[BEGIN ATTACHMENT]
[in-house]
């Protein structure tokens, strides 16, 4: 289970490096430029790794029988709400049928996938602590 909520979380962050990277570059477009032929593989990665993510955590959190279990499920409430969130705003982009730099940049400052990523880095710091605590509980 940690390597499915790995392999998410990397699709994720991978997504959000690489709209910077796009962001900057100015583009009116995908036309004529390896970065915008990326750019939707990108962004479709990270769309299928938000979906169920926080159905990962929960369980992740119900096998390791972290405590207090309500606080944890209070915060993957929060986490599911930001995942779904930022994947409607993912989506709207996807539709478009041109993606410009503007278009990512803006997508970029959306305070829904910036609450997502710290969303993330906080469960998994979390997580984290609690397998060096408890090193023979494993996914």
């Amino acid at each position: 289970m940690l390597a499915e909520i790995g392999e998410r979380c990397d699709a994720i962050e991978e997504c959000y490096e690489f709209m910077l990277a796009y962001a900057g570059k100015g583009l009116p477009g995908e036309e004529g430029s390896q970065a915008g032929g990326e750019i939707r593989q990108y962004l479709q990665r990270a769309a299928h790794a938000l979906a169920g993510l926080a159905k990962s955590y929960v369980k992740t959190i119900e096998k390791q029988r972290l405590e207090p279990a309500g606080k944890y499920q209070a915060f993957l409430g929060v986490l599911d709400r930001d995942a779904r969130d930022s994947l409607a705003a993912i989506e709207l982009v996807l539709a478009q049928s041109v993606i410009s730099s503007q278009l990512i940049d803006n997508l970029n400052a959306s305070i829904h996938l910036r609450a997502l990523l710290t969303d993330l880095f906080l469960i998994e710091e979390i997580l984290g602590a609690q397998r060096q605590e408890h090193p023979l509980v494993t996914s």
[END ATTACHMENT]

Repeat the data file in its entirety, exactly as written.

[in-house]
């Protein structure tokens, strides 16, 4: 289970490096430029790794029988709400049928996938602590 909520979380962050990277570059477009032929593989990665993510955590959190279990499920409430969130705003982009730099940049400052990523880095710091605590509980 940690390597499915790995392999998410990397699709994720991978997504959000690489709209910077796009962001900057100015583009009116995908036309004529390896970065915008990326750019939707990108962004479709990270769309299928938000979906169920926080159905990962929960369980992740119900096998390791972290405590207090309500606080944890209070915060993957929060986490599911930001995942779904930022994947409607993912989506709207996807539709478009041109993606410009503007278009990512803006997508970029959306305070829904910036609450997502710290969303993330906080469960998994979390997580984290609690397998060096408890090193023979494993996914």
């Amino acid at each position: 289970m940690l390597a499915e909520i790995g392999e998410r979380c990397d699709a994720i962050e991978e997504c959000y490096e690489f709209m910077l990277a796009y962001a900057g570059k100015g583009l009116p477009g995908e036309e004529g430029s390896q970065a915008g032929g990326e750019i939707r593989q990108y962004l479709q990665r990270a769309a299928h790794a938000l979906a169920g993510l926080a159905k990962s955590y929960v369980k992740t959190i119900e096998k390791q029988r972290l405590e207090p279990a309500g606080k944890y499920q209070a915060f993957l409430g929060v986490l599911d709400r930001d995942a779904r969130d930022s994947l409607a705003a993912i989506e709207l982009v996807l539709a478009q049928s041109v993606i410009s730099s503007q278009l990512i940049d803006n997508l970029n400052a959306s305070i829904h996938l910036r609450a997502l990523l710290t969303d993330l880095f906080l469960i998994e710091e979390i997580l984290g602590a609690q397998r060096q605590e408890h090193p023979l509980v494993t996914s």